It’s 2AM and your phone has just buzzed you awake, filling the room in white-blue LED light. You have a message. It’s a photo. No words, no explanation. Just a photo. Tell us all about it. And what happens next.
All I want to do is sleep. The red-eye I took from California has personified itself as I am jolted awake in my hotel room in New York. I reach out my left hand for the phone, scars criss-cross the lines on my palm like snake trails across sand. I am used to them and give them no thought whatsoever. My focus is the phone, and I see as I bring it to my bleary eyes, a photo of a building here in New York. It is the New York Times. I know precisely where it is; I’ve been to this city many times. I’ve been to many cities around the world many times; my profession requires me to travel. Extensively.
My name is Troy. I am an assassin.
Switching on the bedside lamp, I breathe deeply and close my eyes against the soft glare. They water slightly as a gritty heat rises then fades to a weary submission. I want to sleep but I must go. With one burly arm, I push back the blanket and slide my legs to hang over the bed. I lift my feet and flex my quads and smile slightly with a raw confidence. I am strong, I am silent, I am mean. I am death.
I do not carry much with me; just essentials. In my holdall, two pairs each of jeans and boxer briefs, black. Two t-shirts, forest green, short-sleeved, crew neck. Four pairs of Hanes crew socks, white. A dobie bag with soap, shampoo, razor, bandaids. One navy blue, V-neck sweater. I will wear a black, boxy leather jacket and carry in my right hand a slim, black briefcase containing my tools. This is the most valuable possession I own. Without it, I cannot do my job; I am unable to function.
It is now 2:20am. I am dressed. I flip the briefcase open to inspect the equipment. I run my torn fingers across the body of the Glock; she’s a beauty in silver. For a moment, I am not here, I am somewhere else in my head, someplace from before. I have an inkling of rushing bodies, confusion, yelling. I can’t grasp it. I notice that these illusions or dreams, whatever they are, are becoming more frequent. I don’t understand them and I don’t care to so I return my attention to the briefcase. Check the silencer, screw it on, unscrew it off. Check for bullets. All is well.
I put my jacket on, sling the holdall over my left shoulder, grab the briefcase, pat my back pocket for the phone, take one last look around the room and leave. Quietly. The room is paid for so I am able to exit the hotel unobserved. I am stealth. Unseen.
The building I am instructed to go to is not very far. I do not waste time with taxis, with socializing, with being seen. I stride to my destination with purpose and keep to the inside of the sidewalks so as to remain in shadow. I have three blocks to go. It is cold but I do not care about the weather. I care only for my gun. I do not care for my target who shall only be revealed once I am there. I care only for the money which will be my reward.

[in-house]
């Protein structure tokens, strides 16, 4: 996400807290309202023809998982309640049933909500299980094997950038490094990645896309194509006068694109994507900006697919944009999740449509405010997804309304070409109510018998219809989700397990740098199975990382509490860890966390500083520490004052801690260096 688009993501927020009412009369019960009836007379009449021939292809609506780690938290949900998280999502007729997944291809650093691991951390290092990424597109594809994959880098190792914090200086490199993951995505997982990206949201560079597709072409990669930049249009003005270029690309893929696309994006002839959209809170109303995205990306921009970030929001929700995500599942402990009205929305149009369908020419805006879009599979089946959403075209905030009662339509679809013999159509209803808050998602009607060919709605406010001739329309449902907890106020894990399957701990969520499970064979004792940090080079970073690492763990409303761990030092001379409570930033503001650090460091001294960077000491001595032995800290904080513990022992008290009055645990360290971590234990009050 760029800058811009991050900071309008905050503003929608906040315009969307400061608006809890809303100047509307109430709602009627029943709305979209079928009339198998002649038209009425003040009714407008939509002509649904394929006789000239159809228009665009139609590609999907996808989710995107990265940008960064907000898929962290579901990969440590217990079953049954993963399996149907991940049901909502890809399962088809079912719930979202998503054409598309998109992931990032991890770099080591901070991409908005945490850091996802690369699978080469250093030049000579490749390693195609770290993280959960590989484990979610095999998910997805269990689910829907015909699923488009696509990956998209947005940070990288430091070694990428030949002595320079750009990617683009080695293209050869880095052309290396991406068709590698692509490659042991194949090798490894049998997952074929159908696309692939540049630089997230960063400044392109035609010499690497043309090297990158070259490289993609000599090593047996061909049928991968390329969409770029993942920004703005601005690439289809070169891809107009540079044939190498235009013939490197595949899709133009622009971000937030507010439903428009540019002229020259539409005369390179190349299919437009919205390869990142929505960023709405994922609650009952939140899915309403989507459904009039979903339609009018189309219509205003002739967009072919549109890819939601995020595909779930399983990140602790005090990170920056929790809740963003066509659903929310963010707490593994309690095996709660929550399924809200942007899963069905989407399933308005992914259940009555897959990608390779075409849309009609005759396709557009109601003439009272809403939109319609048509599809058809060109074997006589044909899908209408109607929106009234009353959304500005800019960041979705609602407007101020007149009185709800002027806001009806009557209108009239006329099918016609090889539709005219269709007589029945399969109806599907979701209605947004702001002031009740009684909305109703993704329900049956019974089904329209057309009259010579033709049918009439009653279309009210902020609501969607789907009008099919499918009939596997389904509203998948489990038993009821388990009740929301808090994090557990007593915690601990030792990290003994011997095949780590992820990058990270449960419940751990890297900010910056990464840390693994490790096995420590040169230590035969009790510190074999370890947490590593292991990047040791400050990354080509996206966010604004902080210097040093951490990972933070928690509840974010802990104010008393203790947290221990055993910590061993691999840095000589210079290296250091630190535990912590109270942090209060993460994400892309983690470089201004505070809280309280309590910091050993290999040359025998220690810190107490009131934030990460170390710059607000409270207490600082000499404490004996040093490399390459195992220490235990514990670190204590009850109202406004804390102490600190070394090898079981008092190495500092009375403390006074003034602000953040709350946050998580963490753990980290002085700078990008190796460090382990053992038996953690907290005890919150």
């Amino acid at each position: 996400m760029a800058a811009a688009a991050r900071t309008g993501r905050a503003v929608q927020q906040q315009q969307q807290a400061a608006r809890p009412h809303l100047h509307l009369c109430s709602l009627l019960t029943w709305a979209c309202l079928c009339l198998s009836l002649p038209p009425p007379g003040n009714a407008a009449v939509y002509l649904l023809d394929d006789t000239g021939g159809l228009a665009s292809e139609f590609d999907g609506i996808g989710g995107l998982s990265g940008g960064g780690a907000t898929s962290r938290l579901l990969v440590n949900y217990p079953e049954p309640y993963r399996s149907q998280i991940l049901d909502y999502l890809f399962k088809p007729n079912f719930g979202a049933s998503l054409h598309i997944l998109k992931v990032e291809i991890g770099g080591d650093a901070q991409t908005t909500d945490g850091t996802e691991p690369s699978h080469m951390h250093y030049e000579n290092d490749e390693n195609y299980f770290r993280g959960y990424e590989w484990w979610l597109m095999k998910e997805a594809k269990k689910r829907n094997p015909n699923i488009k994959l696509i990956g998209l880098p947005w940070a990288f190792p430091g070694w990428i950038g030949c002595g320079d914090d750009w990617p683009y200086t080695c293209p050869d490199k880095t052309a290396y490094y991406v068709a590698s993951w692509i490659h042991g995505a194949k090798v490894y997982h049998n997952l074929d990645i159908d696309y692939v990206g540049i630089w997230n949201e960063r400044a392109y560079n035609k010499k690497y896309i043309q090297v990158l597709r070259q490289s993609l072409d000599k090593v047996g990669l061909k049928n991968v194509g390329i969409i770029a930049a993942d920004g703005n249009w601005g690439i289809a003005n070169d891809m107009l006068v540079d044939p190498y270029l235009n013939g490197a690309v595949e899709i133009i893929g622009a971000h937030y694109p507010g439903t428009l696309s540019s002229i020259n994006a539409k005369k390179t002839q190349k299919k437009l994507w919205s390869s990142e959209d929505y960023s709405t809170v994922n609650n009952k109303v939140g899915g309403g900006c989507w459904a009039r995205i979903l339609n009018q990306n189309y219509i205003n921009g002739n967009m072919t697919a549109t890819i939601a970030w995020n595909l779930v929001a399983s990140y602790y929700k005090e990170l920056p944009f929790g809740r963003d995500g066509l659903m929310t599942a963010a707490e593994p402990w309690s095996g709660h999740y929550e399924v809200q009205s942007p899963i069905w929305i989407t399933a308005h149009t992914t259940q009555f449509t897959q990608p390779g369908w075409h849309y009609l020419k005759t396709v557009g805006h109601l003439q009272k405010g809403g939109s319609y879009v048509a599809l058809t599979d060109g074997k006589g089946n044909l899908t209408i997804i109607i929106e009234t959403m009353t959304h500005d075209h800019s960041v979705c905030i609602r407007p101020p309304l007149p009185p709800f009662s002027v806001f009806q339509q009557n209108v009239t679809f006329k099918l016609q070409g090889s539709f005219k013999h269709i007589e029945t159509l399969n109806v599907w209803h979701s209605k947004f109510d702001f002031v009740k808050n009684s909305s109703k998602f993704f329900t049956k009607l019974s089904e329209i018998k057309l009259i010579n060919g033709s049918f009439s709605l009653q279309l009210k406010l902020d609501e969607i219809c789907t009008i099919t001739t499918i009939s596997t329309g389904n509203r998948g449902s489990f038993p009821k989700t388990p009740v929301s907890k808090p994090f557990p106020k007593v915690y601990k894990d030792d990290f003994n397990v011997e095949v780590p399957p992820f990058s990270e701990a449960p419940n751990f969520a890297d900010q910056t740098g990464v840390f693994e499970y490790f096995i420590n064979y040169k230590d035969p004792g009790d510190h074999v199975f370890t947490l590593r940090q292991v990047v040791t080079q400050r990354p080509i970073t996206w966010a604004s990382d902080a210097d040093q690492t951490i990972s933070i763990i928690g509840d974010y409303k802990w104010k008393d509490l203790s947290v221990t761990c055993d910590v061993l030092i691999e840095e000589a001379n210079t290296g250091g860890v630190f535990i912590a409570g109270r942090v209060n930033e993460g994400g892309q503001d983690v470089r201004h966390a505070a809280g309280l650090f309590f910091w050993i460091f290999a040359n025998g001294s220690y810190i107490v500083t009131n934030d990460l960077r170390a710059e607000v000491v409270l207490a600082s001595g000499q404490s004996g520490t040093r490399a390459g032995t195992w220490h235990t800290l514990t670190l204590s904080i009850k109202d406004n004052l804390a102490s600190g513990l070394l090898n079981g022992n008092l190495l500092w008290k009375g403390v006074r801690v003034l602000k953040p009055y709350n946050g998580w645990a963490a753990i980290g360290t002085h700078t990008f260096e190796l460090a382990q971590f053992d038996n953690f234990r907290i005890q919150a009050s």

Up ahead, I see a group of boys. I do not falter nor do I slow down but I can sense in their posturing around each other, trouble. I grip my briefcase tighter, look left and right and cross the road. I am too late, for they have seen my diversion. They think I am fair game, a lone man out on the devil streets of New York in the early hours. They begin to shout toward me and upon receiving no reply, convince themselves to poke further. Five or six of them, young men, hop and falter across the road beside as I continue my way forward. They catch up behind me with taunts and threats. They have no idea.
Suddenly, I feel a sharp stick to my left hamstring. I limp to a stop, look down and see a gash in my jeans. Beyond that, a small knife lies flat and shiny on the sidewalk, save for a sliver of my blood attached. I turn around, drop my holdall and confront these hoodlums of the night. They stand in a wicked line, a blockade of attitude, eyes blaring, daring me to come. And I see I have a choice.
Before I can make a decision, they are rushing me. Headlong and vile, spitting curses and thoughtless in their evil, vacant eyes. I have no time for my Glock so I am forced to rely on old skills. They are young and thin and wiry. I am older but I am fit. Strong. Evil with an agenda. And they will not stand in my way. The first one with black, shaggy hair leaps upon me, fists ready with right-angled elbows, and face exposed.
I am there. Again. That place. With the rushing bodies, yelling, grunting. Combat. Hands on. I remember that I could hold a knife without wincing, turn it around and slice a neck open. The kids don’t stand a chance.
When it is done, I am breathing hard. Memories of a job from a former life are fading quickly. The boys are strewn about, broken bones and cords are all that is left of them. I feel no pain from the pathetic stick in my leg so I jog to my holdall, sling it over my left shoulder, pick up my briefcase and continue my shadowy, purposeful walk to The New York Times Building where I will await the next photo. That of my target.